Italy Must Investigate Fate of its Humanitarian Aid to Tindouf Camps (Expert)

The Italian government must investigate the fate of humanitarian aid to the Tindouf camps in Algeria, said international policy expert Marco Iaconetti.

In press articles he published after the latest revelations about the continued diversion of European humanitarian aid by the polisario and Algeria, Iaconetti recalled that Italy, a founding member of the EU, is one of the donors of humanitarian aid to the Tindouf camps.


"As the WFP website reports, Italy has provided a total of about $2.5 million over the last five years," he said.


"Millions of euros have left Italy to support programs of food aid, health, logistics and much more for a population that is surviving in the Algerian desert under extreme conditions," wrote the Italian expert, noting that it is quite legitimate to wonder whether Italian taxpayers' money "has not ended up among the embezzled sums and whether the Italian government intends to launch an investigation into the matter".


He noted that this is a very relevant issue "because, in the midst of the Covid-19 crisis, the Italian government gave another half million euros to the United Nations World Food Programme (WFP) to help the Algerian Sahara refugees in Tindouf".


He pointed out that "helping the most needy is a sacred principle that testifies to Italian solidarity in the world, but it is a duty to the Italian taxpayer to ensure that such aid does not end up in the wrong hands".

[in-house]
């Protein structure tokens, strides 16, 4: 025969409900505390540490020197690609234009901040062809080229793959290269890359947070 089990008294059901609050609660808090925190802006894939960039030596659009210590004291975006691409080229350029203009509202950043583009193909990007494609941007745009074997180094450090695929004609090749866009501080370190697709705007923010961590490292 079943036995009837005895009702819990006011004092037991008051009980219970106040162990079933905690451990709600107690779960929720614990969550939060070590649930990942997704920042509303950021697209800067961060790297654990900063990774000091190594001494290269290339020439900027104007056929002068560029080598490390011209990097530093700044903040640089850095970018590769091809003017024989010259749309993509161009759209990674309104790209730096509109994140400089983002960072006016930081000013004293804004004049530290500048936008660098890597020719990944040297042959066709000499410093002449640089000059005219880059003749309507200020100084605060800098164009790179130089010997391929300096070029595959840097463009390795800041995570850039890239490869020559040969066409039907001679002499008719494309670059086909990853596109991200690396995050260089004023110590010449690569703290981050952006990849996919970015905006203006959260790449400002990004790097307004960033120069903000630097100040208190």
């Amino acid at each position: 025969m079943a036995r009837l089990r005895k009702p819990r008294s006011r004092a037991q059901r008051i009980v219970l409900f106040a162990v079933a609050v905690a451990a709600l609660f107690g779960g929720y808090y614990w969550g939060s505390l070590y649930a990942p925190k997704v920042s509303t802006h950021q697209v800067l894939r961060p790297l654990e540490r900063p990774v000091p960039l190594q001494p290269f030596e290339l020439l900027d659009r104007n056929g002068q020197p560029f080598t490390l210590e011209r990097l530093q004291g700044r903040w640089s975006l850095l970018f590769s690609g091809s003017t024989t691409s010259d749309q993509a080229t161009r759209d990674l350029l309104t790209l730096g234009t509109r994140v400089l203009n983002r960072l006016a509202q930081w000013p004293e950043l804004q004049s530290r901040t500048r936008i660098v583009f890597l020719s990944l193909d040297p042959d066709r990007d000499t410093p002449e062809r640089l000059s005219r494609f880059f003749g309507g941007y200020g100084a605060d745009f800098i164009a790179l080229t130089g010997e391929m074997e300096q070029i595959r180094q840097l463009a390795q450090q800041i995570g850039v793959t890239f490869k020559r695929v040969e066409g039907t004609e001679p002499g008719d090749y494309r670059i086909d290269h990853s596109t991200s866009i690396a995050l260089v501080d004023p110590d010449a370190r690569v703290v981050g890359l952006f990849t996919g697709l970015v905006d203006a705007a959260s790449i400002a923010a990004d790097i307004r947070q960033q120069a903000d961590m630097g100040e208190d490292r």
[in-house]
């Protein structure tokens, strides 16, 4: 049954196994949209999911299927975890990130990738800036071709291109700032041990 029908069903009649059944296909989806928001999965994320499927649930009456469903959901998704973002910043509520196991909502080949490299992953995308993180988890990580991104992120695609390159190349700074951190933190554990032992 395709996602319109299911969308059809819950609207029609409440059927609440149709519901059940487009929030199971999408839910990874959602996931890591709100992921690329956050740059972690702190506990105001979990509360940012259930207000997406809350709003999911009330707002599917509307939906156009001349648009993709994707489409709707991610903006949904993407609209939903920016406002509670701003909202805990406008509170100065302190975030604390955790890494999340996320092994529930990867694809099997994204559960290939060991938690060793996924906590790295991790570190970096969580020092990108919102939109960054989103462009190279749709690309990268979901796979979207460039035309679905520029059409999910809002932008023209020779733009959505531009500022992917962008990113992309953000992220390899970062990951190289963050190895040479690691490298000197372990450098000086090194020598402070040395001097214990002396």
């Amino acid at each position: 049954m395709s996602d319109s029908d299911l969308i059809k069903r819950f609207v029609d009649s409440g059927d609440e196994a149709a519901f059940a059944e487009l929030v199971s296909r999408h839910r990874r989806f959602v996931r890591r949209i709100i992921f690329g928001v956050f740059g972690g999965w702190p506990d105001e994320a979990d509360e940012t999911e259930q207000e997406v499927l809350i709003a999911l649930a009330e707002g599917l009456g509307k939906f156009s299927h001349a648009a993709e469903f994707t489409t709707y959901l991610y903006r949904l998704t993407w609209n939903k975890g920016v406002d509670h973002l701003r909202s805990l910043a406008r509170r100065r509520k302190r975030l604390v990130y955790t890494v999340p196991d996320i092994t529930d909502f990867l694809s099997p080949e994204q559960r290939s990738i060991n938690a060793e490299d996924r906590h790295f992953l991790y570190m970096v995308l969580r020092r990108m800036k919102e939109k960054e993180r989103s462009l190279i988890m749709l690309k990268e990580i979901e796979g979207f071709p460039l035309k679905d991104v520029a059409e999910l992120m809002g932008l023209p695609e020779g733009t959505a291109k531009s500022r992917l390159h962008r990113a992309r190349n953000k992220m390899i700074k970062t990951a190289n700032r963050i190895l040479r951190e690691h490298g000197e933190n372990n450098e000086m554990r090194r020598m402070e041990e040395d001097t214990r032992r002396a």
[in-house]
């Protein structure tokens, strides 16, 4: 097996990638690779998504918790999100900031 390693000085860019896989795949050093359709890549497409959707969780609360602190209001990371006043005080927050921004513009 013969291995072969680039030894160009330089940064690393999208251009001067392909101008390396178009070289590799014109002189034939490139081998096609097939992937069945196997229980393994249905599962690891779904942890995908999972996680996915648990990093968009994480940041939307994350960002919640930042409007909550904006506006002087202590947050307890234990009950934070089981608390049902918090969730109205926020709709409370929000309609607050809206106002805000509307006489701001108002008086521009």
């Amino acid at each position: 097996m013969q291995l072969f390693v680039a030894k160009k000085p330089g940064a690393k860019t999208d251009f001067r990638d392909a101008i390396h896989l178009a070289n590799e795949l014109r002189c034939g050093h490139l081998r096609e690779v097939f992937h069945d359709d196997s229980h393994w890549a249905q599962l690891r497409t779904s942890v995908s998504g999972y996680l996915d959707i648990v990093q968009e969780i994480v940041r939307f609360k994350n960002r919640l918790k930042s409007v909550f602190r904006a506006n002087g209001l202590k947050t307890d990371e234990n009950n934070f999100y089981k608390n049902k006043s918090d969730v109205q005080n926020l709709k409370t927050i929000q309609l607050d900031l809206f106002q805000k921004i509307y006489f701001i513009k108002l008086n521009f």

The Italian expert noted that "millions of euros of European taxpayers' money are at stake, while the conditions of the refugees have remained unchanged", adding that "the aim of the aid was supposed to be humanitarian, but in reality it turned out that much of it was used to buy arms".


This context, he added, fosters the radicalization of young people in the Tindouf camps and their recruitment into the ranks of terrorist groups that pose a threat to the region and Europe.


The expert also pointed to the kidnapping of international aid workers in the Tindouf camps, recalling the case of Italian Rossella Urru "kidnapped by Al Qaeda terrorists on 23 October 2011 in the Tindouf camps with two of her Spanish colleagues".


"Apart from the profitability of kidnappings, slavery is another serious phenomenon denounced for years by human rights NGOs in these camps," recalled the Italian expert, stressing that "often very young girls are sold by their fathers to elderly husbands in exchange for financial compensation".


The actions cannot go unnoticed without a firm response from the international community, he concluded.